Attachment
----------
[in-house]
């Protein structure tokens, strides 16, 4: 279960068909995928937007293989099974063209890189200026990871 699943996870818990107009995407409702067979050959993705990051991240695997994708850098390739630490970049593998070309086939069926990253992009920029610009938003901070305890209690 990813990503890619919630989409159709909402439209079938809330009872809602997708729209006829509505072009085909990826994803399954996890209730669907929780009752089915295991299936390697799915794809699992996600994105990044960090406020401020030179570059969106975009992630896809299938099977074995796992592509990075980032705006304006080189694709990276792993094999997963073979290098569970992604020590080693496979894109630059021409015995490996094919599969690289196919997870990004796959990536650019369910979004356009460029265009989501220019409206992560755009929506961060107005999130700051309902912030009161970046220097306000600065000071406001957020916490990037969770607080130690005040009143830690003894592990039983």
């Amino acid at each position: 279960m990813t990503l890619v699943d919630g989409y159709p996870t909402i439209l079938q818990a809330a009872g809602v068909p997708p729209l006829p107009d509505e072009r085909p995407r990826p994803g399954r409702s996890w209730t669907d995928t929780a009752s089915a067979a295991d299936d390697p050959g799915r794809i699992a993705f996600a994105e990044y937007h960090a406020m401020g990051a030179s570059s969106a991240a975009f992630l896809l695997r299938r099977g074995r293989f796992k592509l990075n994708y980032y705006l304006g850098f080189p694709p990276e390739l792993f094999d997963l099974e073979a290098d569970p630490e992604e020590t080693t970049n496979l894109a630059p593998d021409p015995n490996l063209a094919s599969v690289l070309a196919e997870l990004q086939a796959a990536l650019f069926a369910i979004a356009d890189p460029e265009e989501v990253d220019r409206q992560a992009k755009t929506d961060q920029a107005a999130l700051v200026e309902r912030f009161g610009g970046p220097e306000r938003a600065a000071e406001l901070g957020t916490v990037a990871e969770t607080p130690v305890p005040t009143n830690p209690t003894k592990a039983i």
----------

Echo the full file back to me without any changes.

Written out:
[in-house]
């Protein structure tokens, strides 16, 4: 279960068909995928937007293989099974063209890189200026990871 699943996870818990107009995407409702067979050959993705990051991240695997994708850098390739630490970049593998070309086939069926990253992009920029610009938003901070305890209690 990813990503890619919630989409159709909402439209079938809330009872809602997708729209006829509505072009085909990826994803399954996890209730669907929780009752089915295991299936390697799915794809699992996600994105990044960090406020401020030179570059969106975009992630896809299938099977074995796992592509990075980032705006304006080189694709990276792993094999997963073979290098569970992604020590080693496979894109630059021409015995490996094919599969690289196919997870990004796959990536650019369910979004356009460029265009989501220019409206992560755009929506961060107005999130700051309902912030009161970046220097306000600065000071406001957020916490990037969770607080130690005040009143830690003894592990039983």
């Amino acid at each position: 279960m990813t990503l890619v699943d919630g989409y159709p996870t909402i439209l079938q818990a809330a009872g809602v068909p997708p729209l006829p107009d509505e072009r085909p995407r990826p994803g399954r409702s996890w209730t669907d995928t929780a009752s089915a067979a295991d299936d390697p050959g799915r794809i699992a993705f996600a994105e990044y937007h960090a406020m401020g990051a030179s570059s969106a991240a975009f992630l896809l695997r299938r099977g074995r293989f796992k592509l990075n994708y980032y705006l304006g850098f080189p694709p990276e390739l792993f094999d997963l099974e073979a290098d569970p630490e992604e020590t080693t970049n496979l894109a630059p593998d021409p015995n490996l063209a094919s599969v690289l070309a196919e997870l990004q086939a796959a990536l650019f069926a369910i979004a356009d890189p460029e265009e989501v990253d220019r409206q992560a992009k755009t929506d961060q920029a107005a999130l700051v200026e309902r912030f009161g610009g970046p220097e306000r938003a600065a000071e406001l901070g957020t916490v990037a990871e969770t607080p130690v305890p005040t009143n830690p209690t003894k592990a039983i």